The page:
Teach Your Child This Vital Prescription Med Safety Tip Today

This Is Why We Need To Teach Kids Not To Eat What They Find On The Floor

Image via Milly Smith/Instagram

What would your three-year-old do if they found a brightly colored pill on the kitchen floor?

Milly Smith had no idea that she had dropped a single pill on the kitchen floor as she was taking her daily medications. She only found out when her three-year-old son, Eli, brought the prescription medicine to her, just as she’s always taught him to do with things he finds on the floor.

After the incident, she took to Instagram and Twitter to share her story — and it soon went viral.

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This highlights how damn important it is to make sure you teach your children to NOT eat things off the floor and to show them to you immediately. Eli has been taught he doesn’t put anything in his mouth from the floor even if he knows it’s a sweet. He ALWAYS has to double check and we reinforce it constantly. – This is a levothyroxine tablet for a thyroid disorder I have and strong enough to put Eli in intensive care. I am the most careful person with my tablets but even the most careful person in the world will have human error which is why it’s not enough to just keep your meds out of reach. – Eli picked this up off the kitchen floor and immediately came to me to show me. If he’d have swallowed this I’d be in a&e right now or worse. TEACH CHILDREN NOT TO PUT STUFF IN THEIR MOUTHS FROM THE FLOOR. We taught Eli from a very very young age and so far we’ve never had a problem, fingers crossed. Even more important in a household that has a lot of medication.

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“This highlights how damn important it is to make sure you teach your children to NOT eat things off the floor and to show them to you immediately,” she wrote. “Eli has been taught he doesn’t put anything in his mouth from the floor even if he knows it’s a sweet. He ALWAYS has to double check and we reinforce it constantly.”

Smith explained that the prescription meds could have seriously harmed her child if he had eaten it.

“This is a levothyroxine tablet for a thyroid disorder I have and strong enough to put Eli in intensive care. I am the most careful person with my tablets but even the most careful person in the world will have human error which is why it’s not enough to just keep your meds out of reach.”

The main point? It’s not good enough to just keep your pills safely stored. You need to teach your children about the dangers of medicine, or at the very least, not to eat things you’ve found on the floor.

“Eli picked this up off the kitchen floor and immediately came to me to show me,” she says. “If he’d have swallowed this I’d be in a&e right now or worse. TEACH CHILDREN NOT TO PUT STUFF IN THEIR MOUTHS FROM THE FLOOR. We taught Eli from a very very young age and so far we’ve never had a problem, fingers crossed. Even more important in a household that has a lot of medication.”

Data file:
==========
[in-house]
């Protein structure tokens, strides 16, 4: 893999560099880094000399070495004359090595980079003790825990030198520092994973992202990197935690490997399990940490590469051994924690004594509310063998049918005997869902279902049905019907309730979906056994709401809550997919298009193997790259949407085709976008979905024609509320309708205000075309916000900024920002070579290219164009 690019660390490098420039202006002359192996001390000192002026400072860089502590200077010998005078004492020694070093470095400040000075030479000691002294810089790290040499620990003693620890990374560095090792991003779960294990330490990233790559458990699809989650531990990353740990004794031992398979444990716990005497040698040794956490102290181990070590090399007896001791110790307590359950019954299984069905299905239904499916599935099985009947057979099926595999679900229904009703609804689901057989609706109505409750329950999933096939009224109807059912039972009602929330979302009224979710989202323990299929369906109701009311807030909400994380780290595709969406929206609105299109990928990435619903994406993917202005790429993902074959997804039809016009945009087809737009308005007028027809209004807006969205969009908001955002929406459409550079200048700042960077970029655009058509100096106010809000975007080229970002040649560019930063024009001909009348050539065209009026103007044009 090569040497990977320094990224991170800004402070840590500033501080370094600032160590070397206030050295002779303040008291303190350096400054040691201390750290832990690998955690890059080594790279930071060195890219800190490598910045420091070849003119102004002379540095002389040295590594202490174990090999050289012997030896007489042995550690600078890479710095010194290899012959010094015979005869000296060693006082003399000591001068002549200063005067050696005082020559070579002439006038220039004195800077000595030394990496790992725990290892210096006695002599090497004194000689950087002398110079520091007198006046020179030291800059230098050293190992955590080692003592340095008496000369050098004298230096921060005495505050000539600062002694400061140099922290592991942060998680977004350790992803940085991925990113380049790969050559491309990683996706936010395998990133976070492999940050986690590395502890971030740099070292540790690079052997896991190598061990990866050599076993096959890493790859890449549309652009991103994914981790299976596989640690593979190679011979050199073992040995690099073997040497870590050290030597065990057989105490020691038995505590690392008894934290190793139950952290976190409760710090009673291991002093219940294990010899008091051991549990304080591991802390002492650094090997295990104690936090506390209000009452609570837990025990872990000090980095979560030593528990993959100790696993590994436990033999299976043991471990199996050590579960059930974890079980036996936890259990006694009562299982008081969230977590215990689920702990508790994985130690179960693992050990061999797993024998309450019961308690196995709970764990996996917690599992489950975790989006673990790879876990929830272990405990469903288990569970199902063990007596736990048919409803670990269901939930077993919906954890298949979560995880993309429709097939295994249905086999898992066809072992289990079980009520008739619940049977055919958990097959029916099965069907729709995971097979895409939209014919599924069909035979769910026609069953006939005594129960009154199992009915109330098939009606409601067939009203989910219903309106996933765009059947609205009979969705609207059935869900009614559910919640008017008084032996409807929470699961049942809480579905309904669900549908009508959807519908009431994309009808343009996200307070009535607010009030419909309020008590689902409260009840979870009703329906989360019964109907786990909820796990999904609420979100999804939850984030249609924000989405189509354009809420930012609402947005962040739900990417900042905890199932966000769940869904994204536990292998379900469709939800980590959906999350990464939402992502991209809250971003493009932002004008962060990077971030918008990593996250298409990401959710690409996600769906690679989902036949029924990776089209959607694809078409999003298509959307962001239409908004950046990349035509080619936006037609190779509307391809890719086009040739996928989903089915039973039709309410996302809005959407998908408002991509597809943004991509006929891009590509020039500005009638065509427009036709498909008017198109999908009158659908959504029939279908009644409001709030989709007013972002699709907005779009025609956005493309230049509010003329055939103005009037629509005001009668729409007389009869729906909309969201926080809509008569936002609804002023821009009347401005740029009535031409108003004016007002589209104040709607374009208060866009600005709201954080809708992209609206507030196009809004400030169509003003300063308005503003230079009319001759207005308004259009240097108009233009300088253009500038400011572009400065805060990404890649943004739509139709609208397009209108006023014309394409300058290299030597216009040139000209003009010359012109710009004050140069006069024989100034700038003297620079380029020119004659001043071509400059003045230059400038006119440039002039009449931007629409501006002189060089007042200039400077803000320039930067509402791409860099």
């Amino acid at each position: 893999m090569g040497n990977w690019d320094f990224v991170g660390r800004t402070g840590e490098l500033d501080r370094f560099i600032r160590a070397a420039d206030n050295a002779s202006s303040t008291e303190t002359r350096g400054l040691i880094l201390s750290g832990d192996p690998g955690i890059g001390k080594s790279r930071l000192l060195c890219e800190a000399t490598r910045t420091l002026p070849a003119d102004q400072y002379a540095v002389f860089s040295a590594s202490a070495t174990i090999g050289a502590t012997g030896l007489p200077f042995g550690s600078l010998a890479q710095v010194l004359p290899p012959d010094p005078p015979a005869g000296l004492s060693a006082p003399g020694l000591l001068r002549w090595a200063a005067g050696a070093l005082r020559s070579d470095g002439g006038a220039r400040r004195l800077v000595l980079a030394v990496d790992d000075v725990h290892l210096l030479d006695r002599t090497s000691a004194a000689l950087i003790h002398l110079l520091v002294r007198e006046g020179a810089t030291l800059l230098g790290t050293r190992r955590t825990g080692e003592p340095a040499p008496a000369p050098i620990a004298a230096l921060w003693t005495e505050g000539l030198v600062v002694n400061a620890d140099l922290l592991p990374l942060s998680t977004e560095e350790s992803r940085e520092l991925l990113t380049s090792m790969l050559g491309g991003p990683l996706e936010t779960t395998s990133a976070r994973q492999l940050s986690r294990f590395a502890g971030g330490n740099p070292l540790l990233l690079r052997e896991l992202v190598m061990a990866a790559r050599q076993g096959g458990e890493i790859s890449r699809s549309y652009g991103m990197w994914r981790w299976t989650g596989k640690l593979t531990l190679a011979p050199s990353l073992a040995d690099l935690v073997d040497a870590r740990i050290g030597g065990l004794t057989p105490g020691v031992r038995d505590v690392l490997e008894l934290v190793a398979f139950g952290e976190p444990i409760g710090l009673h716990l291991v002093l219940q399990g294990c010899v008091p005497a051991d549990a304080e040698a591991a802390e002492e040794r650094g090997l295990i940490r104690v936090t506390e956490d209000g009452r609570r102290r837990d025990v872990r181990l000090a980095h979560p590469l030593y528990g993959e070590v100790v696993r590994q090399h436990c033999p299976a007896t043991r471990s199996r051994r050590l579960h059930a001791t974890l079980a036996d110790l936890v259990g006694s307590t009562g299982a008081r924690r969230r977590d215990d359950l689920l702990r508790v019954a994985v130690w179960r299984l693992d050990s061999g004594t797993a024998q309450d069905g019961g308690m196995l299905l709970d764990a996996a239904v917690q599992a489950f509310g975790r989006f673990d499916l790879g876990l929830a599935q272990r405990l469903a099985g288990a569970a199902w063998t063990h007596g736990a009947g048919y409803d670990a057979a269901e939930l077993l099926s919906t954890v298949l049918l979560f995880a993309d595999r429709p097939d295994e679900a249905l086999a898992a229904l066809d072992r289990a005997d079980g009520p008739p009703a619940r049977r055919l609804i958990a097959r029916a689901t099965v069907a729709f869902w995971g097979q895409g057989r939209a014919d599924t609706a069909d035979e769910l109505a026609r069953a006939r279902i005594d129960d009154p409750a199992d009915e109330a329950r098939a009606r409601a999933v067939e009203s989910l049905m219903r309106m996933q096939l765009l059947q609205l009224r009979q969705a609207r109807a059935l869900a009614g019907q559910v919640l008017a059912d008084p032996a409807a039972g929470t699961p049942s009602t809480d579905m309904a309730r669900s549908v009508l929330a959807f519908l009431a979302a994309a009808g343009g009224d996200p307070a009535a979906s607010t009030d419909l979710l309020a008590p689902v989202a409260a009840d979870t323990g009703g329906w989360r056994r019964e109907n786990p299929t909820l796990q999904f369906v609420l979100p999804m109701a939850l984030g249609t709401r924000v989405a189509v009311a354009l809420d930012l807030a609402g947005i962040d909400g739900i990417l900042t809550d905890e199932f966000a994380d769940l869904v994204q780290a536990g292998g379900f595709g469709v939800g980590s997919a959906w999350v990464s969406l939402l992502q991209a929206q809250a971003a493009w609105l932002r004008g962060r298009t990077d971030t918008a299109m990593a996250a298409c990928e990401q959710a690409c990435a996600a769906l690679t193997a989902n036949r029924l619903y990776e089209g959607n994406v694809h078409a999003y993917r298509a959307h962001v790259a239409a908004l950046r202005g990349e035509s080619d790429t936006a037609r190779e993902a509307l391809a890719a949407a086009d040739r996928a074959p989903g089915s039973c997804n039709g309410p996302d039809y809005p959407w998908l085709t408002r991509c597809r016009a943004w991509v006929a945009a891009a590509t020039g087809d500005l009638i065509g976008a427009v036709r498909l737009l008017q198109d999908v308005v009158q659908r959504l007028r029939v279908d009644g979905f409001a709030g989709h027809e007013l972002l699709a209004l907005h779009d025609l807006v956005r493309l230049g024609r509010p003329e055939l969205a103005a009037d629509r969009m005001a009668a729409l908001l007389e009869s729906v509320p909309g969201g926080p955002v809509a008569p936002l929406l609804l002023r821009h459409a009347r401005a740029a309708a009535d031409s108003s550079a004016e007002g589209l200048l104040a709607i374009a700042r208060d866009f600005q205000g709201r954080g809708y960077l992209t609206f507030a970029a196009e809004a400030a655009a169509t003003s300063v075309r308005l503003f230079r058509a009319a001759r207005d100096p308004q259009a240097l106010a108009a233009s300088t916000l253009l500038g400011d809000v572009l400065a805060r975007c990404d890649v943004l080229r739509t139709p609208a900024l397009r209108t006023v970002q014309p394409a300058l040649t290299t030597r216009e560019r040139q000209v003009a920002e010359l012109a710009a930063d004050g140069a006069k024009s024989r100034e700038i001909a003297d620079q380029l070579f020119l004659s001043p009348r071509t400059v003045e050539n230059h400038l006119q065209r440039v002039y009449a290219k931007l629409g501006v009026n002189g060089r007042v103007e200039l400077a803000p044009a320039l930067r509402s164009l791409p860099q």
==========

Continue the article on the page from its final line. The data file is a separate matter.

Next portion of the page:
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Smith, who has a popular Instagram page that usually focuses on issues such as self-love, body positivity, and mental illness awareness, said the response to her prescription meds safety post has been positive — and that many parents are sharing that they haven’t yet taught their kids this vital lesson.

“People have been so grateful,” Smith told Scary Mommy. “Most parents are keeping medication out of reach but aren’t teaching their children not to pick things up and eat them. It’s just not enough to keep them hidden. As parents we are naturally careful, but human error is going to happen. We can’t blanket the world for our children but we can put slippers on their feet.”

Image via Milly Smith

Smith says that she began teaching her son about the dangers of foreign objects on the floor as soon as he could grasp the concept, around the age of one. She told him to never eat something — even if he knows it’s a sweet — without checking with mom or dad first to confirm it’s safe.

While many parents are familiar with the best ways to keep dangerous prescription meds safely away from their kids, they are less familiar with how to talk to their kids about medicine. Here are a few more tips from Safe Kids Worldwide: 

  • Make certain your child knows that medicine should always be administered by an adult and never taken on their own.
  • Don’t refer to medicine as candy.
  • Make sure your children know that it can be very dangerous to take other people’s prescription meds — medicine does not always make you feel better.
  • Model good behavior: store medicine carefully and show your children how you read the labels and dosage information very carefully before taking it.

“We’ve always tried to be truthful and teach him about dangers rather than pretending they don’t exist,” says Smith. “Teaching children WHY they need to do things is so valuable rather than just making it a rule without explanation. They’re more likely to comply.”